Individually designed prostate molds were created for each patient to guide histopathology sectioning and to preserve the in-vivo shape and orientation of the specimen. A cubical shape was created in Fusion 360 (Autodesk, Inc. San Rafael, California, USA) (Fig. 1C). The cube had a standard volume of 6.6 × 6.6 × 6.6 cm3 and was constructed out of two separate parts that could be joined using a locking mechanism (Fig. 1D). Throughout the cube, eleven 1 mm thick slits were inserted (with 5 mm spacing), to be used for histopathology slicing. The exported RT-structs were converted into Standard Triangle Language (STL)-files using MICE toolkit (Nonpi Medical AB, Umeå, Sweden) [23]. The STL-files were imported into Meshmixer (Autodesk, Inc. San Rafael, California, USA) where they were smoothed and simplified by reducing the number of vertices (Fig. 1B) and subsequently used as inputs into Fusion 360 and subtracted from the cube. For each patient two molds were printed, with a margin of +1 mm and +2 mm, respectively, using MakerBot Replicator + 3D-printer (MakerBot Industries, Brooklyn, NY USA).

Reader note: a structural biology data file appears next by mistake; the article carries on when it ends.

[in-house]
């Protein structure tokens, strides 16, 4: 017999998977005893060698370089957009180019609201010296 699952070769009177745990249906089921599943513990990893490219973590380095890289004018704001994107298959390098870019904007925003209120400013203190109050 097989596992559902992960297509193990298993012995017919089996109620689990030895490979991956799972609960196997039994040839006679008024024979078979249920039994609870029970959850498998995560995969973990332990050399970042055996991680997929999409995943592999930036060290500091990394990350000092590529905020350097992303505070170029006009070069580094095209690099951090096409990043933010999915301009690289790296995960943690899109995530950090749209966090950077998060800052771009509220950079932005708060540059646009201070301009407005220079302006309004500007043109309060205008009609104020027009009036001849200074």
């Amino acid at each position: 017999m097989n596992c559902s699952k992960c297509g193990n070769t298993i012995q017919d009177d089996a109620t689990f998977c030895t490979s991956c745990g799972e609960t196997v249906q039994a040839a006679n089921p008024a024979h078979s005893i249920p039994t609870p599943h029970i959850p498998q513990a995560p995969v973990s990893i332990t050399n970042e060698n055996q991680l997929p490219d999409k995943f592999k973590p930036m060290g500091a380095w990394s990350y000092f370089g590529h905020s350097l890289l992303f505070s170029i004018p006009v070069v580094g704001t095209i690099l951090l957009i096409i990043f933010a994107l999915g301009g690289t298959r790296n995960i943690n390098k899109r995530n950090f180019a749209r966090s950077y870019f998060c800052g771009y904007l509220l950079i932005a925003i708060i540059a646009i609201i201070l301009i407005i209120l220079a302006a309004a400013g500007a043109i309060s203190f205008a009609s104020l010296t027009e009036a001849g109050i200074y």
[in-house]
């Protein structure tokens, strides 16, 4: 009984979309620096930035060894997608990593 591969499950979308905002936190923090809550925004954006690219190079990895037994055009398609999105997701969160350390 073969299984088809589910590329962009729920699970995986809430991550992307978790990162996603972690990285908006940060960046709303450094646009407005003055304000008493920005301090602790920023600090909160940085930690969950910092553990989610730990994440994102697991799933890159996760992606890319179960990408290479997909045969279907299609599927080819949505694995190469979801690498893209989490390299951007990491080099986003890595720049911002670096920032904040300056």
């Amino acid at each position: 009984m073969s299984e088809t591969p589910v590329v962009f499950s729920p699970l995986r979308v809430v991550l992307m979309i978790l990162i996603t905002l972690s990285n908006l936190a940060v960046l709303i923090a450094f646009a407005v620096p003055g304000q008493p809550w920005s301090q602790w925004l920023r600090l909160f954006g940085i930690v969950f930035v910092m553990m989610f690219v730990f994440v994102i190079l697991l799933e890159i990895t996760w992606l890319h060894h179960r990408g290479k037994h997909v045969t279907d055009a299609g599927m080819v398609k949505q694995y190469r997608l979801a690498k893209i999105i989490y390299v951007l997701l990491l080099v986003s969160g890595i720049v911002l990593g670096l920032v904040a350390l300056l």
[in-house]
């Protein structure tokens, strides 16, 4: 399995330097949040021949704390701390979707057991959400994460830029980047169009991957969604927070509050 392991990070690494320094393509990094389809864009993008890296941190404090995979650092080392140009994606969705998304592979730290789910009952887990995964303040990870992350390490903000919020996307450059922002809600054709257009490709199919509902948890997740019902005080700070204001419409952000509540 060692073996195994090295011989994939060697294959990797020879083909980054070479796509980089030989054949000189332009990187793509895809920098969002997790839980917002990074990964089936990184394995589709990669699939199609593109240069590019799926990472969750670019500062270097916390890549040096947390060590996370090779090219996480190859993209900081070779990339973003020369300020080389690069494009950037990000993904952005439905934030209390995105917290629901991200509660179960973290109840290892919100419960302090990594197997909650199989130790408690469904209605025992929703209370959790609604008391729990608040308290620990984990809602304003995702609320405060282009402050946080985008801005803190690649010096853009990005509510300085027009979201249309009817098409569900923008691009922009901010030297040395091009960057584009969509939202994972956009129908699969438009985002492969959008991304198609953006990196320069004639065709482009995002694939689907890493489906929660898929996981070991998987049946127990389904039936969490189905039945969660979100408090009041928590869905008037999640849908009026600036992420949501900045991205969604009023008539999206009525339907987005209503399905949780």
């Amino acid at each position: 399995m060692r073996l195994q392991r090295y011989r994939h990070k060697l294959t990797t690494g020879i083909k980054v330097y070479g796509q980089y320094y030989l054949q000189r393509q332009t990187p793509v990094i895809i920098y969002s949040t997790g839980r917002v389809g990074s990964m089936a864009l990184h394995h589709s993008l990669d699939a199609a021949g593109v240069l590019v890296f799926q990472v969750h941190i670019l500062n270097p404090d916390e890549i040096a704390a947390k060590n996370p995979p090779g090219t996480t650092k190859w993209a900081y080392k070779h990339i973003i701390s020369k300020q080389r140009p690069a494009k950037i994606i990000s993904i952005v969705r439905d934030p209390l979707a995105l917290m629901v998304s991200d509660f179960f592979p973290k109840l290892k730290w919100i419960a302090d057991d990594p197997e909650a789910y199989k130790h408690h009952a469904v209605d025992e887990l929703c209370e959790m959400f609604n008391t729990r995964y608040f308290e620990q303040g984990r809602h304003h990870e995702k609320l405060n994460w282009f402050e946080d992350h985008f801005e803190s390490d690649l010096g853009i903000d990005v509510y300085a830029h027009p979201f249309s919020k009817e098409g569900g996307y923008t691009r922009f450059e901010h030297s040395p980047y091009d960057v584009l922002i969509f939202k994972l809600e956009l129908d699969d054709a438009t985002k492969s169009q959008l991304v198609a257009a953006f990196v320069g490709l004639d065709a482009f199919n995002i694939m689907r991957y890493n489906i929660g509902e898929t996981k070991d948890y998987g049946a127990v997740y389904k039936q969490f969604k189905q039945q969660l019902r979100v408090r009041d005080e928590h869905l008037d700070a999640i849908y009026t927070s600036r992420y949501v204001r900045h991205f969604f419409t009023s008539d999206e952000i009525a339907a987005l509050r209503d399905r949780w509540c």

Note: The content above has been extracted from a research article, so it may not display correctly.

Please log in to submit your questions online.
Your question will be posted on the Bio-101 website. We will send your questions to the authors of this protocol and Bio-protocol community members who are experienced with this method. you will be informed using the email address associated with your Bio-protocol account.

We use cookies on this site to enhance your user experience. By using our website, you are agreeing to allow the storage of cookies on your computer.